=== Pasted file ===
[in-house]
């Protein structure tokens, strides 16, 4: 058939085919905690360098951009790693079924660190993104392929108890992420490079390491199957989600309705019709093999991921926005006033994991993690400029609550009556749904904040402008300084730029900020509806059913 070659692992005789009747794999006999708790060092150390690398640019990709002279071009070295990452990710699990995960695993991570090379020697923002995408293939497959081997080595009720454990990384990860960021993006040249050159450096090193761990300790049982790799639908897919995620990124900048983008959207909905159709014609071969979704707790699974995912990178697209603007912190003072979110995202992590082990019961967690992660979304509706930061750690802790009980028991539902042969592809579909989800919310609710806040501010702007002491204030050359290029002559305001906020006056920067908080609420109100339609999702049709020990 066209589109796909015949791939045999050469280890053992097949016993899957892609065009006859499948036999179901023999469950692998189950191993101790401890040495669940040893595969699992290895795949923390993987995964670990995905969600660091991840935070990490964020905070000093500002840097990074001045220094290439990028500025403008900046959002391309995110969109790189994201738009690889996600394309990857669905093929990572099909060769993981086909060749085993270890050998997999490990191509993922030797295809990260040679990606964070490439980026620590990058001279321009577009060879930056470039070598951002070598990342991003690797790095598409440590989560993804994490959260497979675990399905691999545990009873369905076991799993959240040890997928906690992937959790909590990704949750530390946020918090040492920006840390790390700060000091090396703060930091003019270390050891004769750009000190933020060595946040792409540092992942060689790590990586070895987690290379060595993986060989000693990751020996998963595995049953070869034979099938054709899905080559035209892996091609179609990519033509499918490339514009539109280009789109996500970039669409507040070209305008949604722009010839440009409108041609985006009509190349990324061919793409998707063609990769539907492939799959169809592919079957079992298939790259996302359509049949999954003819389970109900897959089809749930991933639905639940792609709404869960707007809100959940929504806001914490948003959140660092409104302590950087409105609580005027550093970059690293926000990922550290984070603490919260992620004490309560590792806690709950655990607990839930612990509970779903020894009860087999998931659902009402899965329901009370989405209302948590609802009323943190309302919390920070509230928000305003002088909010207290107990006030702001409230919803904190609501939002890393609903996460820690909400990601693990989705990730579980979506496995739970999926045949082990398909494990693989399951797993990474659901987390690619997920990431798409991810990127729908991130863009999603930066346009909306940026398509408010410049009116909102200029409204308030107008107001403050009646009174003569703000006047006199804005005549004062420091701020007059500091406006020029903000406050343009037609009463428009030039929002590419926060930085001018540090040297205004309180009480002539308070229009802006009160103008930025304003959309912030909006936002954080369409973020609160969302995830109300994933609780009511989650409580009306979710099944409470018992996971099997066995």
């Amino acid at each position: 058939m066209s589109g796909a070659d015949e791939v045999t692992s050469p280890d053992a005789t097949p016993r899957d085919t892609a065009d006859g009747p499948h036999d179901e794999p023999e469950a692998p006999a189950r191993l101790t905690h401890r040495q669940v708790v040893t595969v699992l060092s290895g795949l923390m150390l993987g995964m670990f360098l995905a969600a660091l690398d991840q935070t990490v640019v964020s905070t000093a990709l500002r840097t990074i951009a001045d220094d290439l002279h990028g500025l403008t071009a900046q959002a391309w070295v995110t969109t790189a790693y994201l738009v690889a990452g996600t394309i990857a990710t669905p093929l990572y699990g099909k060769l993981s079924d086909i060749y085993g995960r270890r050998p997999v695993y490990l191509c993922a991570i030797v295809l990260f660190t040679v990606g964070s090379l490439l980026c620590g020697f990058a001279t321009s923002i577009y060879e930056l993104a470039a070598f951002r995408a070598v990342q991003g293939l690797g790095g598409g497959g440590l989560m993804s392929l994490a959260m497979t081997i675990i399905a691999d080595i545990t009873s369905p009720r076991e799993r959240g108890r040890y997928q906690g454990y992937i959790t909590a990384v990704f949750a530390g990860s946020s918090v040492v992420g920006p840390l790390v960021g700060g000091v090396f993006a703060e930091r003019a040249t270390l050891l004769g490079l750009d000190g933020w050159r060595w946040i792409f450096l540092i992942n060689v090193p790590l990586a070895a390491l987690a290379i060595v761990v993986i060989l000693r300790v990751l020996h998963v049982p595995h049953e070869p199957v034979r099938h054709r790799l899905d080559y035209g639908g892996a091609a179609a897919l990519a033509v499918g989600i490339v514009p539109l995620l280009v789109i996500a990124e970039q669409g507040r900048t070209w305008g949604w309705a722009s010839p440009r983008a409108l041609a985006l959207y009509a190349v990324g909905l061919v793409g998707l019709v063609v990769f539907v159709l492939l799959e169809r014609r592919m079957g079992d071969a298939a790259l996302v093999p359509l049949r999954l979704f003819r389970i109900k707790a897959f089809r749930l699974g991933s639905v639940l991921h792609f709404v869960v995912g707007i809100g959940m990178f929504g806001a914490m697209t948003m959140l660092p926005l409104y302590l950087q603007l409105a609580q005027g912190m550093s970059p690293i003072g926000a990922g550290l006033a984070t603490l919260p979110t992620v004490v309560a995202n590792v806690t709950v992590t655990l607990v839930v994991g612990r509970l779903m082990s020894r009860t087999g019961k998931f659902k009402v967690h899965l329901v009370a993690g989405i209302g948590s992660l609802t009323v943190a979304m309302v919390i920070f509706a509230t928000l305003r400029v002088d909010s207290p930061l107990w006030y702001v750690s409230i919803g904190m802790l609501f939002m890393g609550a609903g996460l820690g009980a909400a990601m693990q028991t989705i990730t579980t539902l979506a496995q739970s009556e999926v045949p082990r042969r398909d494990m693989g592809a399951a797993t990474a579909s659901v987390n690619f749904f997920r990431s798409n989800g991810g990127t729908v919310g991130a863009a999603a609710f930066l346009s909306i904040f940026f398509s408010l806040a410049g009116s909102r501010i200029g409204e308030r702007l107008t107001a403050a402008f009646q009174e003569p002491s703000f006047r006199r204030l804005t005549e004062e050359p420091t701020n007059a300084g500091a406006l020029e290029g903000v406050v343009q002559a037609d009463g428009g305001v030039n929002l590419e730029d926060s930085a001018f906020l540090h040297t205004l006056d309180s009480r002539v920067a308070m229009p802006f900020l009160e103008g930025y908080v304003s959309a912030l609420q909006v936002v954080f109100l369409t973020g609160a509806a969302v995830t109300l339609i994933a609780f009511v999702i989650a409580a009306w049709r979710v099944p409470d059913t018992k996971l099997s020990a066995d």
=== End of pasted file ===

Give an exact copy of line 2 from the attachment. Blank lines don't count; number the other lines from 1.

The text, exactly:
């Protein structure tokens, strides 16, 4: 058939085919905690360098951009790693079924660190993104392929108890992420490079390491199957989600309705019709093999991921926005006033994991993690400029609550009556749904904040402008300084730029900020509806059913 070659692992005789009747794999006999708790060092150390690398640019990709002279071009070295990452990710699990995960695993991570090379020697923002995408293939497959081997080595009720454990990384990860960021993006040249050159450096090193761990300790049982790799639908897919995620990124900048983008959207909905159709014609071969979704707790699974995912990178697209603007912190003072979110995202992590082990019961967690992660979304509706930061750690802790009980028991539902042969592809579909989800919310609710806040501010702007002491204030050359290029002559305001906020006056920067908080609420109100339609999702049709020990 066209589109796909015949791939045999050469280890053992097949016993899957892609065009006859499948036999179901023999469950692998189950191993101790401890040495669940040893595969699992290895795949923390993987995964670990995905969600660091991840935070990490964020905070000093500002840097990074001045220094290439990028500025403008900046959002391309995110969109790189994201738009690889996600394309990857669905093929990572099909060769993981086909060749085993270890050998997999490990191509993922030797295809990260040679990606964070490439980026620590990058001279321009577009060879930056470039070598951002070598990342991003690797790095598409440590989560993804994490959260497979675990399905691999545990009873369905076991799993959240040890997928906690992937959790909590990704949750530390946020918090040492920006840390790390700060000091090396703060930091003019270390050891004769750009000190933020060595946040792409540092992942060689790590990586070895987690290379060595993986060989000693990751020996998963595995049953070869034979099938054709899905080559035209892996091609179609990519033509499918490339514009539109280009789109996500970039669409507040070209305008949604722009010839440009409108041609985006009509190349990324061919793409998707063609990769539907492939799959169809592919079957079992298939790259996302359509049949999954003819389970109900897959089809749930991933639905639940792609709404869960707007809100959940929504806001914490948003959140660092409104302590950087409105609580005027550093970059690293926000990922550290984070603490919260992620004490309560590792806690709950655990607990839930612990509970779903020894009860087999998931659902009402899965329901009370989405209302948590609802009323943190309302919390920070509230928000305003002088909010207290107990006030702001409230919803904190609501939002890393609903996460820690909400990601693990989705990730579980979506496995739970999926045949082990398909494990693989399951797993990474659901987390690619997920990431798409991810990127729908991130863009999603930066346009909306940026398509408010410049009116909102200029409204308030107008107001403050009646009174003569703000006047006199804005005549004062420091701020007059500091406006020029903000406050343009037609009463428009030039929002590419926060930085001018540090040297205004309180009480002539308070229009802006009160103008930025304003959309912030909006936002954080369409973020609160969302995830109300994933609780009511989650409580009306979710099944409470018992996971099997066995």